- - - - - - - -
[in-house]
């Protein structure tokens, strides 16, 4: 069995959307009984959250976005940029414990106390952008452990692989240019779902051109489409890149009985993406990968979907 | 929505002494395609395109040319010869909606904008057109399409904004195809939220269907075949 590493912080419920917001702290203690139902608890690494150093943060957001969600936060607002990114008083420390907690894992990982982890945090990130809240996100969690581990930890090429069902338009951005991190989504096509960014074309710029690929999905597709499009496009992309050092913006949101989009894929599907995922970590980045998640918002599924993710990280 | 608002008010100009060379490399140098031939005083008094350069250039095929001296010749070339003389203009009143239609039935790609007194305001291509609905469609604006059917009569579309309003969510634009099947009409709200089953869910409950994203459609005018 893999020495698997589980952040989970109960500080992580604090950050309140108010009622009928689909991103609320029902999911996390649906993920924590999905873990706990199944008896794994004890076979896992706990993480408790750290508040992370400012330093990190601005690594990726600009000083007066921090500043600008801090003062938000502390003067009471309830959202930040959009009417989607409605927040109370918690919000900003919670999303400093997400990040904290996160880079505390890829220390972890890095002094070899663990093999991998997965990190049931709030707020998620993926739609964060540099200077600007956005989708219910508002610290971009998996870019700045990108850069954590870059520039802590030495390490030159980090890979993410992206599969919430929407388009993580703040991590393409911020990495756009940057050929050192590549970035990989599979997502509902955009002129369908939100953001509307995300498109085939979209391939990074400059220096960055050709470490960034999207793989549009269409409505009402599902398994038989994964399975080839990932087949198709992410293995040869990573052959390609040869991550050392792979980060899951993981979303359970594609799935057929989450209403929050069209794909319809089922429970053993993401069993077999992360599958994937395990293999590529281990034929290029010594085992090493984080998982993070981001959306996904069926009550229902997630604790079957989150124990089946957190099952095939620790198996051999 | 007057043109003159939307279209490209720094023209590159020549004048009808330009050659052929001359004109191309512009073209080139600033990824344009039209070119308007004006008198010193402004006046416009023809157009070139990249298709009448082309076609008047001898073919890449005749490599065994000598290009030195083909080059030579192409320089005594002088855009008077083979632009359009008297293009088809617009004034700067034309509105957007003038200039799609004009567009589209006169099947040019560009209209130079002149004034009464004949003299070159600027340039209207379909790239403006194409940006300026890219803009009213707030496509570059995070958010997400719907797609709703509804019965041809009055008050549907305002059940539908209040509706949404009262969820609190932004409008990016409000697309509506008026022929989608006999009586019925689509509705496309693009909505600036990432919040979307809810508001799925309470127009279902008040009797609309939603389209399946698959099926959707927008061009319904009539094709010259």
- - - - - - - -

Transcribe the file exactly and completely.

[in-house]
């Protein structure tokens, strides 16, 4: 069995959307009984959250976005940029414990106390952008452990692989240019779902051109489409890149009985993406990968979907 | 929505002494395609395109040319010869909606904008057109399409904004195809939220269907075949 590493912080419920917001702290203690139902608890690494150093943060957001969600936060607002990114008083420390907690894992990982982890945090990130809240996100969690581990930890090429069902338009951005991190989504096509960014074309710029690929999905597709499009496009992309050092913006949101989009894929599907995922970590980045998640918002599924993710990280 | 608002008010100009060379490399140098031939005083008094350069250039095929001296010749070339003389203009009143239609039935790609007194305001291509609905469609604006059917009569579309309003969510634009099947009409709200089953869910409950994203459609005018 893999020495698997589980952040989970109960500080992580604090950050309140108010009622009928689909991103609320029902999911996390649906993920924590999905873990706990199944008896794994004890076979896992706990993480408790750290508040992370400012330093990190601005690594990726600009000083007066921090500043600008801090003062938000502390003067009471309830959202930040959009009417989607409605927040109370918690919000900003919670999303400093997400990040904290996160880079505390890829220390972890890095002094070899663990093999991998997965990190049931709030707020998620993926739609964060540099200077600007956005989708219910508002610290971009998996870019700045990108850069954590870059520039802590030495390490030159980090890979993410992206599969919430929407388009993580703040991590393409911020990495756009940057050929050192590549970035990989599979997502509902955009002129369908939100953001509307995300498109085939979209391939990074400059220096960055050709470490960034999207793989549009269409409505009402599902398994038989994964399975080839990932087949198709992410293995040869990573052959390609040869991550050392792979980060899951993981979303359970594609799935057929989450209403929050069209794909319809089922429970053993993401069993077999992360599958994937395990293999590529281990034929290029010594085992090493984080998982993070981001959306996904069926009550229902997630604790079957989150124990089946957190099952095939620790198996051999 | 007057043109003159939307279209490209720094023209590159020549004048009808330009050659052929001359004109191309512009073209080139600033990824344009039209070119308007004006008198010193402004006046416009023809157009070139990249298709009448082309076609008047001898073919890449005749490599065994000598290009030195083909080059030579192409320089005594002088855009008077083979632009359009008297293009088809617009004034700067034309509105957007003038200039799609004009567009589209006169099947040019560009209209130079002149004034009464004949003299070159600027340039209207379909790239403006194409940006300026890219803009009213707030496509570059995070958010997400719907797609709703509804019965041809009055008050549907305002059940539908209040509706949404009262969820609190932004409008990016409000697309509506008026022929989608006999009586019925689509509705496309693009909505600036990432919040979307809810508001799925309470127009279902008040009797609309939603389209399946698959099926959707927008061009319904009539094709010259």